That's my story. I was at a 9-11 rememberance cremony on Friday, and someone asked those of us who were personally affected by 9-11 to raise our hands. My First Sergeant looked at me and said "I spent three and a half freaking years of my life in the Middle East. How's that?"

Personally, I hate 9-11 rememberances. I know it was horrible- I was there (kind of). I remember the feeling of helplessness and anger, and the urge to retaliate. I remember the resolve we all had that this would never happen again. I imagine people felt the same way on December 8th, 1942.

But I for one would just like to get on with it. Let's remember that it happened, not with a schmaltzy funeral every year, but with decisive action, with determination, with substantive fixes for the systemic problems that led to the attacks. Remember 9-11, but keep it to yourself.

Wednesday, May 27, 2009

Big News

Big news, everyone.  I was offered a Battery Command.  For those of you not in the military, I will explain:  The main goal of every Captain in the Army is to be a Company/Battery/Troop commander.  Unfortunately, for officers in my career field, those opportunities are fewer and farther between because of the way the Army has been restructured.  Couple that with the fact that command is a privilege and and honor, and you get a glimpse of why this is big news for me.

As part of my incipient command, I have written a draft of a command philosophy.  There is a lot of stuff I could have put in it, but I was trying to keep it to under a page and a half.  I am going to reprint it here, with the caveat that this is a first draft.

Oh, also, the battery call sign is "Hardcore," so don't be confused by that.

Here goes.

1.      Our mission is to provide outstanding, professional support to the line batteries of 2-43 ADA BN.   While the other units conduct air defense operations, we provide the critical unified command and control necessary to accomplish the battalion’s missions.  Hardcore Soldiers are a team, and our job is to support the battalion’s missions in peace and war.  Our attitude must always be “The answer is ‘yes,’ now what is the question?”  We will take pride in our ability to sustain the combat capability of our fellow Warriors no matter what conditions, no matter what time, no matter what day


2.      Hardcore Soldiers are motivated.  Hardcore Soldiers are treated with dignity and respect, and Hardcore leaders constantly demonstrate real concern for Soldiers.  This does not mean pampering Soldiers, but ensuring they are always trained, informed, personal problems are addressed promptly, awards are timely and punishment is exacted swiftly when needed.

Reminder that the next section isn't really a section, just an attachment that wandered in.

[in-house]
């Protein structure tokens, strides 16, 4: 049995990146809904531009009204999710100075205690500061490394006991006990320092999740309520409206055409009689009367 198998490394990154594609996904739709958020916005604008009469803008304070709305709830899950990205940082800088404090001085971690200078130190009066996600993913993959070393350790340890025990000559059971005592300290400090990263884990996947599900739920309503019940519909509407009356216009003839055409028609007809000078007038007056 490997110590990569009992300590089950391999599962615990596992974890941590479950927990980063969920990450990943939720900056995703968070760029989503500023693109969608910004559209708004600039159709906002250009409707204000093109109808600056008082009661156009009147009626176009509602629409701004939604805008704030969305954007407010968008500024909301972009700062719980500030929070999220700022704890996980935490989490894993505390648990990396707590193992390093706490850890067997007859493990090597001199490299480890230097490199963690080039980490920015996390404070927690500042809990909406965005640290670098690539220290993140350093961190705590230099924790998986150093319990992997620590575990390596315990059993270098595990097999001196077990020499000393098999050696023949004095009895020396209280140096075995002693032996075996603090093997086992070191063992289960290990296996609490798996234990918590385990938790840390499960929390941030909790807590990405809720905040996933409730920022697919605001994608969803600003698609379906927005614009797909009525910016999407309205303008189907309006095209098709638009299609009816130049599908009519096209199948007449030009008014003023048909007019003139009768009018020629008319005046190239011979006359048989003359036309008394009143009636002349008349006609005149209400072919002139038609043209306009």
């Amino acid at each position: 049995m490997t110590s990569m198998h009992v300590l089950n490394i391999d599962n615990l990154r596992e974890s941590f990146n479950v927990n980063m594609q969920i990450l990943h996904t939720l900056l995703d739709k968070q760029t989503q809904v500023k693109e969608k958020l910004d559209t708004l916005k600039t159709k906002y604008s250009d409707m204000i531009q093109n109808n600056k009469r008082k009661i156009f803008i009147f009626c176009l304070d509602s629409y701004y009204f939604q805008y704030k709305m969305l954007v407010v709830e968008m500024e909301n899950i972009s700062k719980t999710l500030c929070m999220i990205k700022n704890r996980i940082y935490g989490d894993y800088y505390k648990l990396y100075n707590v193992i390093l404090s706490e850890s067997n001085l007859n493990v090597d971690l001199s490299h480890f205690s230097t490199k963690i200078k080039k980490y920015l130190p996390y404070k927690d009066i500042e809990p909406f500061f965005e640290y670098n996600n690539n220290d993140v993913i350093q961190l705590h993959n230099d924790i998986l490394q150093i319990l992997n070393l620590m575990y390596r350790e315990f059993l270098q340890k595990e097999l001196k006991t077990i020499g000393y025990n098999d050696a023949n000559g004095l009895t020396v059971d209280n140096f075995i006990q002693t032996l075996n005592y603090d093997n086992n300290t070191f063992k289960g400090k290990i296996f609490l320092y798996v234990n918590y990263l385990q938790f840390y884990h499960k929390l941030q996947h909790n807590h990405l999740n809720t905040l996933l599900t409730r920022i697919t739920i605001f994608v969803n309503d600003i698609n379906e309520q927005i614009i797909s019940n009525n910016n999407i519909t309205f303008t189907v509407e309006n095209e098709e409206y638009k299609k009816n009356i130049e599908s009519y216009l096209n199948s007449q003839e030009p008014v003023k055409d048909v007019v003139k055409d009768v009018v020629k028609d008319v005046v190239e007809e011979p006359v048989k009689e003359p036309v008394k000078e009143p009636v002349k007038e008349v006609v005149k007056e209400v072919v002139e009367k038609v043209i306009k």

3.      Hardcore Soldiers are professionals.  They are disciplined, motivated, and proficient in their MOS.  The nature of the HHB mission requires a high degree of personal responsibility on the part of all Soldiers, particularly in staff sections.  Soldiers and junior leaders must step up and take individual responsibility in their work.  This means that more senior leaders must empower their subordinates and allow them opportunities to excel.


4.      Non-Commissioned Officers are the backbone of the Army and of our unit.  Platoon, Staff, and section NCOICs are the center of gravity around which all battery operations revolve.  I will treat you with the respect you deserve- ensure you earn it.  Leaders will set the example at all times.  Good leadership provides purpose, direction, motivation, and will spark esprit in a unit.  I expect leaders to lead their soldiers, care for them by holding them to high standards and preparing them for combat.  Developing young Soldiers and junior leaders for increased responsibility is a priority in all our training.  Depth is provided in our ranks through delegation with supervision, as our primary method of leader development.  I expect all NCOs to know and live by the Creed of the Non-Commissioned Officer, to ensure that they are the standard-bearers of professionalism and to provide the outstanding leadership that all Soldiers deserve.


5.      Hardcore Soldiers and their Families are the core of our unit.  The Army frequently demands much of our time and effort, so we as leaders must ensure that we safeguard Family time for our Soldiers.  I believe in a strong, involved FRG and will work to ensure that Families are informed and involved in unit activities.


6.      The Army is not a zero-defect organization.  We will all make mistakes- it is how we react to those mistakes that will determine our success as individuals and as a unit.  I will do my best to take care of Soldiers who make honest mistakes.  I do have some zero-tolerance areas, however:  Drug or alcohol-related incidents, domestic violence, adultery, equal opportunity/sexual harassment or violence against another Soldier will be prosecuted with all the resources available to me.


7.      HARDCORE! 

Tuesday, April 21, 2009

I'm home

Long time since I posted, just thought I'd give an update.

First and foremost, I'm home. Long trip, much drama, but the bottom line is, I'm home.